IP Hotline February 09, 2009

Prevention Is Better Than Cure-CSIR Moves To Protect Traditional Knowledge In Europe!

When Neil Armstrong said, “This is one small step for man, one giant leap for mankind” he set the pitch for concurring the moon. Now swap the word mankind with “protection of traditional knowledge” and you would gather the significance of this development. The European Patent Office (“EPO”) will now, prior to granting patents, consult an Indian database, the “Traditional Knowledge Digital Library”1 (“TKDL”),that lists traditionally known drug formulations and contains a 24-million-page searchable database that translates text from Sanskrit, Urdu etc. into English, German, French, Spanish and Japanese. The Indian Council for Scientific and Industrial Research (“CSIR”) and EPO recently signed an access agreement to this effect which will likely result in at least 40 patent filings in Europe being rejected, which may have otherwise been successful.2

What is Traditional Knowledge?

World Intellectual Property Organization (“WIPO”), defines traditional knowledge as, "tradition-based literary, artistic, or scientific works; performances; inventions; scientific discoveries; designs; marks, names, and symbols; undisclosed information; and all other tradition-based innovations and creations resulting from intellectual activity in the industrial, scientific, literary or artistic fields" This definition is inclusive of indigenous knowledge related to various categories like agricultural knowledge, medicinal knowledge, etc.3

Nip Litigation In The Bud

With the advent of globalization, intellectual property rights and their protection have become more and more important. The creation of monopolies often transgresses over the rights of others. One such right is the right of traditional knowledge. In India the Patents Act, 1970 does not allow traditional knowledge to be patented.4 India has long been trying to resolve the issue of foreign patent grants on products with medicinal values which form part of the traditional knowledge in India. The last decade or so has witnessed patents granted for turmeric and basmati by the United States Patent and Trademark Office (“USPTO”) and neem by the EPO which were ultimately successfully opposed by India based organizations like CSIR.

The EPO had granted a patent in 1995 to the United States Department of Agriculture (“USDA”) and the multinational corporation W.R. Grace for a fungicide derived from seeds of the Neem tree, a tree indigenous to the Indian subcontinent. Leading the campaign in the Neem case against the US multinational was the EU Parliament's Green Party, India-based Research Foundation for Science, Technology and Ecology (“RFSTE”) and the International Federation of Organic Agriculture Movements (IFOAM). The mainstay of RFSTE's challenge was that the fungicidal qualities of the Neem tree and its use had been known in India for over 2,000 years. The RFSTE contested that various parts of the Neem tree (bark, leaves, seeds, etc) had been used traditionally to make insect repellents, soaps, cosmetics, tooth cleaners and contraceptives. In addition, documented evidence was also presented by India which included research done by two scientists prior to 1995 on use of Neem for making several products including fungicide. This was used as prior art to revoke the patent granted to USDA and W.R. Grace. In addition to the Neem case and Turmeric case at the USPTO, a patent on a variety of Basmati rice and a number of patents on the different asanas or positions of yoga have been embroiled in long standing litigation . India scored a significant victory in the Basmati case by successfully contesting 15 out of the 20 claims of the patent.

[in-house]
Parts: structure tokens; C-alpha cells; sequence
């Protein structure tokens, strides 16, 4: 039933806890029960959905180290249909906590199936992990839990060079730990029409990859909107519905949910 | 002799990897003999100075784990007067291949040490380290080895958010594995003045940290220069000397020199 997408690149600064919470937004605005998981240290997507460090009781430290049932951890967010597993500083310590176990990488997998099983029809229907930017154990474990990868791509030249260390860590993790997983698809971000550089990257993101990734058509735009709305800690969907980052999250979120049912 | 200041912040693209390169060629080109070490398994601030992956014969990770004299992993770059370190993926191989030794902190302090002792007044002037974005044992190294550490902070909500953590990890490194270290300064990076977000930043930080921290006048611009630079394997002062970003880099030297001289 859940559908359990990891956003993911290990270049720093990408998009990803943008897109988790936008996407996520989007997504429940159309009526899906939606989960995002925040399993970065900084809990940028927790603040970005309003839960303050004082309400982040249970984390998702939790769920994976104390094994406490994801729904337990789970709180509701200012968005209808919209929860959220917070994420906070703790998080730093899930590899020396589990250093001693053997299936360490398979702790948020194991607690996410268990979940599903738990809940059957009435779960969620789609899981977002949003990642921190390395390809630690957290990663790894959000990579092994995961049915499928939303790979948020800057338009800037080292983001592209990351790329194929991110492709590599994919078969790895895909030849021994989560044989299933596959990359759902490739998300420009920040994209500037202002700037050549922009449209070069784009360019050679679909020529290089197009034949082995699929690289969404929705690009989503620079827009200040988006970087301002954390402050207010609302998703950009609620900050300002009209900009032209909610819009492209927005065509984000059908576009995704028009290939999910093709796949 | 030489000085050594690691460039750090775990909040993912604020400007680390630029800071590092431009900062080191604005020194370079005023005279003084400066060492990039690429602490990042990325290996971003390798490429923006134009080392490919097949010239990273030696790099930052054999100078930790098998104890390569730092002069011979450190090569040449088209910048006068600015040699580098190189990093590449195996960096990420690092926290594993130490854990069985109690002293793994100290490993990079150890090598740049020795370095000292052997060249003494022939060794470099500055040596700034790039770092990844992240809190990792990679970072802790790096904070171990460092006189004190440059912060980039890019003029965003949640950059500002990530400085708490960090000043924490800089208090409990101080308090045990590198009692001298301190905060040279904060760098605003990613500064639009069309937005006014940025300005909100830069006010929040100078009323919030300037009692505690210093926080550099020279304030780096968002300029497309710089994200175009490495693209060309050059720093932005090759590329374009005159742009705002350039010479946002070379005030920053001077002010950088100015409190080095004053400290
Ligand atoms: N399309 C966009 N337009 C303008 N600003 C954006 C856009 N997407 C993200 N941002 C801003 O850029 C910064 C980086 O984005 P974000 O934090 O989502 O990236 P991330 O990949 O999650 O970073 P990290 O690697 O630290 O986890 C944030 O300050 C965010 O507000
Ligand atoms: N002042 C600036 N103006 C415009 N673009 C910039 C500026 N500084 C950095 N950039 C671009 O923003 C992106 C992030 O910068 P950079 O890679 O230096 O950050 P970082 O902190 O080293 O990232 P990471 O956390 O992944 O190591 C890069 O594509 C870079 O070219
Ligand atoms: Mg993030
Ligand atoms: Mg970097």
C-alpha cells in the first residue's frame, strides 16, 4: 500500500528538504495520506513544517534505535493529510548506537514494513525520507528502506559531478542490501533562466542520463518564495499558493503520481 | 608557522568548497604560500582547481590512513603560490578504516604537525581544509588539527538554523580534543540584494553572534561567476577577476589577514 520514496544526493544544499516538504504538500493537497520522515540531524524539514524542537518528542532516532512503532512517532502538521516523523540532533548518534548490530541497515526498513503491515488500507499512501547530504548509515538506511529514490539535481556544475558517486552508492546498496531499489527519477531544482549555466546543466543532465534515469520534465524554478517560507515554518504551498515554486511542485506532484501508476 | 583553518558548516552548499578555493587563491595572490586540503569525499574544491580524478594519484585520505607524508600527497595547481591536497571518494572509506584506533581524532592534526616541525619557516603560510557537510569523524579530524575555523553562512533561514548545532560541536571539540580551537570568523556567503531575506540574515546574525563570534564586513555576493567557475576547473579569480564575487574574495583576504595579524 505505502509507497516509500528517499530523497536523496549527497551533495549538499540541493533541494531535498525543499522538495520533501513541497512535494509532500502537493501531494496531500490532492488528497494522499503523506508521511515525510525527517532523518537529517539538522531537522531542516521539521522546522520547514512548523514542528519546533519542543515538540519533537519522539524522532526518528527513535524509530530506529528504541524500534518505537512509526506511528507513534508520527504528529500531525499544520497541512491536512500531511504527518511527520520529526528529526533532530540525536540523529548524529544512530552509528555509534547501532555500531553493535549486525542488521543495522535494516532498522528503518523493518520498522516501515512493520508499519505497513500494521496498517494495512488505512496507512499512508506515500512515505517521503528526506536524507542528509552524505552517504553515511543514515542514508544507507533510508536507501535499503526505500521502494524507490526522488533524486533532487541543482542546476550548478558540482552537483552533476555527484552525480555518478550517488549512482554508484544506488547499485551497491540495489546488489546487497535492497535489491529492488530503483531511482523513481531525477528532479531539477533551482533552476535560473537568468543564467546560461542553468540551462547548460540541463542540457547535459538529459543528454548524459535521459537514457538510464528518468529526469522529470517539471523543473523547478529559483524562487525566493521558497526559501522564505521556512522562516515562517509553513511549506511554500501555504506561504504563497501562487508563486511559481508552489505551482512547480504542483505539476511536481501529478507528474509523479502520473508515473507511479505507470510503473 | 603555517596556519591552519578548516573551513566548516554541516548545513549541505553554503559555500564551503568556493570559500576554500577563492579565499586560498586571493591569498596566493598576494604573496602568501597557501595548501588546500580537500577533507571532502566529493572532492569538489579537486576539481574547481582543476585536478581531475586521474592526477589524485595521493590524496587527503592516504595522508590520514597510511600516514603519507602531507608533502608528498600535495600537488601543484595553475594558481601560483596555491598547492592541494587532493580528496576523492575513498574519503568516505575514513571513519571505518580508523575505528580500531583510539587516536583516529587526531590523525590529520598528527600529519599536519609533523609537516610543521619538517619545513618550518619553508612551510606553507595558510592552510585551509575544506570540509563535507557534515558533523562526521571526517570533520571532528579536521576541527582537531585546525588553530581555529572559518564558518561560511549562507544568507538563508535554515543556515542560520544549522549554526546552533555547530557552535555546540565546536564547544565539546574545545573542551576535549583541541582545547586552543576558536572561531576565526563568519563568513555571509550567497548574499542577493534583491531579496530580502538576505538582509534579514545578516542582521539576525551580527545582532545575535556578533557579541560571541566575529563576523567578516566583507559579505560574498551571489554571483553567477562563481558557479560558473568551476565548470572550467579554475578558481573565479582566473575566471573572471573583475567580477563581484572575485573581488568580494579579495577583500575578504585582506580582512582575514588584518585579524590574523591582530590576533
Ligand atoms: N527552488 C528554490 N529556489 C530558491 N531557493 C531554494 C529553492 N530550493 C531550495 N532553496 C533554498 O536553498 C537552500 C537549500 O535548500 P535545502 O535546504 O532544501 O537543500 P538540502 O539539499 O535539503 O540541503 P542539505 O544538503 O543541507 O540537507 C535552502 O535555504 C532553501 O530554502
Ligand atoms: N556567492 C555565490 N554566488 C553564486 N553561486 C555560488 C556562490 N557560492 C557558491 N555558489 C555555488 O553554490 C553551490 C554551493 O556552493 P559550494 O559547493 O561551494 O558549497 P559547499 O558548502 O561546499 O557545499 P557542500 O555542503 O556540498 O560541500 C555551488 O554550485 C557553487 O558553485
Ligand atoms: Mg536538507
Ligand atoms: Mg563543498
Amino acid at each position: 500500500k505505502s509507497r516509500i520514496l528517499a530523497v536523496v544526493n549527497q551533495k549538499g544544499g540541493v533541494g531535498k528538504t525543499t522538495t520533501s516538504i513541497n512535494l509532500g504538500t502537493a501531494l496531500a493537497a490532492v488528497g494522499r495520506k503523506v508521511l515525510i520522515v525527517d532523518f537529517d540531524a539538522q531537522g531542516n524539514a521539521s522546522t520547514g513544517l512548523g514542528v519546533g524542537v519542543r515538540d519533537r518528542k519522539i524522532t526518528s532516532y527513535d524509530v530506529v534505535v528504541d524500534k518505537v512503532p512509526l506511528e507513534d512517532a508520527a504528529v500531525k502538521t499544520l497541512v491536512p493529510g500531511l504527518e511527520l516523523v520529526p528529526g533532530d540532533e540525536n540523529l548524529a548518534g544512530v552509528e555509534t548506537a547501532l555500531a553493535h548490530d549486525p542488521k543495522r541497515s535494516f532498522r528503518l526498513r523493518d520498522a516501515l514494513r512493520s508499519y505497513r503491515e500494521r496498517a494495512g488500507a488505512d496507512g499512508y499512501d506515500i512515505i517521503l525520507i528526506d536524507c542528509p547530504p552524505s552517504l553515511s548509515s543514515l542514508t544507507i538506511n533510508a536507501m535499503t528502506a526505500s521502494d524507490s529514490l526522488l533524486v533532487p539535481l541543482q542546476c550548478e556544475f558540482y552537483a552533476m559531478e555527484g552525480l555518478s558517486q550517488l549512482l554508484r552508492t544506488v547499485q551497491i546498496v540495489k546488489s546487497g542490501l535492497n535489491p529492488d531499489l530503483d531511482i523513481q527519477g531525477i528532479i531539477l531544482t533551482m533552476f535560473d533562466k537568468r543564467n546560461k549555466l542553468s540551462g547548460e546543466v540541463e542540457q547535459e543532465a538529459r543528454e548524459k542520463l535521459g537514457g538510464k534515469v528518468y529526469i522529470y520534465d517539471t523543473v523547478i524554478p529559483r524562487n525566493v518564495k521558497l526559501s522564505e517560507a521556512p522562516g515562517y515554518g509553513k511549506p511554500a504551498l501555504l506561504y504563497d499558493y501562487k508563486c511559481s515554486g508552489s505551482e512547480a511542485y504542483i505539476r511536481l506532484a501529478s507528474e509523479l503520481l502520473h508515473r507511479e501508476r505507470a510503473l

Though technically another 2000 such existing patents based on traditional knowledge can be challenged, lack of financial and other resources is a deterrent. CSIR has therefore taken a step in the right direction with the TKDL. The TKDL will provide the EPO access to a larger database to identify prior art and reduce the transgression of rights in traditional knowledge mentioned above.

Conclusion

At the EPO, around 100 patent applications per year are related to such medicinal preparations based on traditional knowledge, but not all of them relate to subjects covered by TKDL. Moreover, critics have cautioned that the government should also think about negotiating access rights to the TKDL to private parties and other non-governmental entities. The Indian government is also in talks with the US Patents and Trademark Office, or USPTO, to extend the initiative to US.

This sharing of information with the EPO and hopefully with others will increase the cooperation between India and foreign patent offices and other organizations in a manner that has never happened before. This will undoubtedly lead to more protection of traditional knowledge and reduce litigation.

 

Ranjana Adhikari & Vivek Kathpalia

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1. Visit http://www.tkdl.res.in/tkdl/langdefault/common/home.asp?GL=Eng. This is a collaborative project of CSIR and Department of Ayurveda Yoga & Naturopathy Unani, Siddha and Homeopathy (AYUSH).
2. “Ginger Can’t Be Patented in Europe Now”, February 6, 2009 http://www.livemint.com/2009/02/05214415/Ginger-can8217t-be-patented.html
3. Visit IPPro’s database at http://www.ipproinc.com/usefulinformation_links.php?sub_id=54 to know more about “Traditional Knowledge”.
4. Section 3 (p) The Patents Act, 1970 “an invention which, in effect,is traditional knowledge or which is an aggregation or duplication of known properties of traditionally known component or components”, is not considered an invention under the Act.”


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